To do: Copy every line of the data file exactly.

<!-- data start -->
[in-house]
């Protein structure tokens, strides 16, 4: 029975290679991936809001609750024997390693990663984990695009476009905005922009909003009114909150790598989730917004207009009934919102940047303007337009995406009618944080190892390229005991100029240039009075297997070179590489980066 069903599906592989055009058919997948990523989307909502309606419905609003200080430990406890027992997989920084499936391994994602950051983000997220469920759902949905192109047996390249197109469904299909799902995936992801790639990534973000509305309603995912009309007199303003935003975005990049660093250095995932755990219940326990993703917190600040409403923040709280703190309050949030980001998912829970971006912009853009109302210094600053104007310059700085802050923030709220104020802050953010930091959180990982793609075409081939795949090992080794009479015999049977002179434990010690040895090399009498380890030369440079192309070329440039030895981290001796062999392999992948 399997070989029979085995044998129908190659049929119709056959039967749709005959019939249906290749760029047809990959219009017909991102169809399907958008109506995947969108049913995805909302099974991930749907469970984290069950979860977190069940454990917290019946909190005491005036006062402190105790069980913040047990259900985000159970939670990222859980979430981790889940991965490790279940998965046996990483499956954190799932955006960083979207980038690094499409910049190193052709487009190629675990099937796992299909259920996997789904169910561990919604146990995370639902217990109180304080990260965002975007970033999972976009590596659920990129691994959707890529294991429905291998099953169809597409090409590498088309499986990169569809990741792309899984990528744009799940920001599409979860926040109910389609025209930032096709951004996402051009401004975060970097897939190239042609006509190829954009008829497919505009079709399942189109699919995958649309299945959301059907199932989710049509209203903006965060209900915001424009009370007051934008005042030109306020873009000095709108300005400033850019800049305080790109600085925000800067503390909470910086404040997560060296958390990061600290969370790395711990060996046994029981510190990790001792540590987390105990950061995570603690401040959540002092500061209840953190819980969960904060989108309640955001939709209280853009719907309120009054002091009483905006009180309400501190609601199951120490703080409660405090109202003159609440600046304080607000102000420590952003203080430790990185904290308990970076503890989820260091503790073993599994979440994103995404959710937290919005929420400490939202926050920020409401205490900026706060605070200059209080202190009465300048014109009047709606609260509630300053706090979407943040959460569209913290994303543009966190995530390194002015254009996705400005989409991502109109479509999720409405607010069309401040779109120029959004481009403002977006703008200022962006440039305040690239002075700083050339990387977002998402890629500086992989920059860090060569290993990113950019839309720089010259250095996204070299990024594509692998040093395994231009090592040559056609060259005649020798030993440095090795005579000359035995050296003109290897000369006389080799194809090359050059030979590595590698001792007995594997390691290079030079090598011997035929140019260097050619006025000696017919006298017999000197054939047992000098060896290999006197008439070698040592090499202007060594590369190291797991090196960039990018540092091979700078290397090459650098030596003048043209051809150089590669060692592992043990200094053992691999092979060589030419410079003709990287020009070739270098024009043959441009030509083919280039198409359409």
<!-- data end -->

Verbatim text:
[in-house]
């Protein structure tokens, strides 16, 4: 029975290679991936809001609750024997390693990663984990695009476009905005922009909003009114909150790598989730917004207009009934919102940047303007337009995406009618944080190892390229005991100029240039009075297997070179590489980066 069903599906592989055009058919997948990523989307909502309606419905609003200080430990406890027992997989920084499936391994994602950051983000997220469920759902949905192109047996390249197109469904299909799902995936992801790639990534973000509305309603995912009309007199303003935003975005990049660093250095995932755990219940326990993703917190600040409403923040709280703190309050949030980001998912829970971006912009853009109302210094600053104007310059700085802050923030709220104020802050953010930091959180990982793609075409081939795949090992080794009479015999049977002179434990010690040895090399009498380890030369440079192309070329440039030895981290001796062999392999992948 399997070989029979085995044998129908190659049929119709056959039967749709005959019939249906290749760029047809990959219009017909991102169809399907958008109506995947969108049913995805909302099974991930749907469970984290069950979860977190069940454990917290019946909190005491005036006062402190105790069980913040047990259900985000159970939670990222859980979430981790889940991965490790279940998965046996990483499956954190799932955006960083979207980038690094499409910049190193052709487009190629675990099937796992299909259920996997789904169910561990919604146990995370639902217990109180304080990260965002975007970033999972976009590596659920990129691994959707890529294991429905291998099953169809597409090409590498088309499986990169569809990741792309899984990528744009799940920001599409979860926040109910389609025209930032096709951004996402051009401004975060970097897939190239042609006509190829954009008829497919505009079709399942189109699919995958649309299945959301059907199932989710049509209203903006965060209900915001424009009370007051934008005042030109306020873009000095709108300005400033850019800049305080790109600085925000800067503390909470910086404040997560060296958390990061600290969370790395711990060996046994029981510190990790001792540590987390105990950061995570603690401040959540002092500061209840953190819980969960904060989108309640955001939709209280853009719907309120009054002091009483905006009180309400501190609601199951120490703080409660405090109202003159609440600046304080607000102000420590952003203080430790990185904290308990970076503890989820260091503790073993599994979440994103995404959710937290919005929420400490939202926050920020409401205490900026706060605070200059209080202190009465300048014109009047709606609260509630300053706090979407943040959460569209913290994303543009966190995530390194002015254009996705400005989409991502109109479509999720409405607010069309401040779109120029959004481009403002977006703008200022962006440039305040690239002075700083050339990387977002998402890629500086992989920059860090060569290993990113950019839309720089010259250095996204070299990024594509692998040093395994231009090592040559056609060259005649020798030993440095090795005579000359035995050296003109290897000369006389080799194809090359050059030979590595590698001792007995594997390691290079030079090598011997035929140019260097050619006025000696017919006298017999000197054939047992000098060896290999006197008439070698040592090499202007060594590369190291797991090196960039990018540092091979700078290397090459650098030596003048043209051809150089590669060692592992043990200094053992691999092979060589030419410079003709990287020009070739270098024009043959441009030509083919280039198409359409």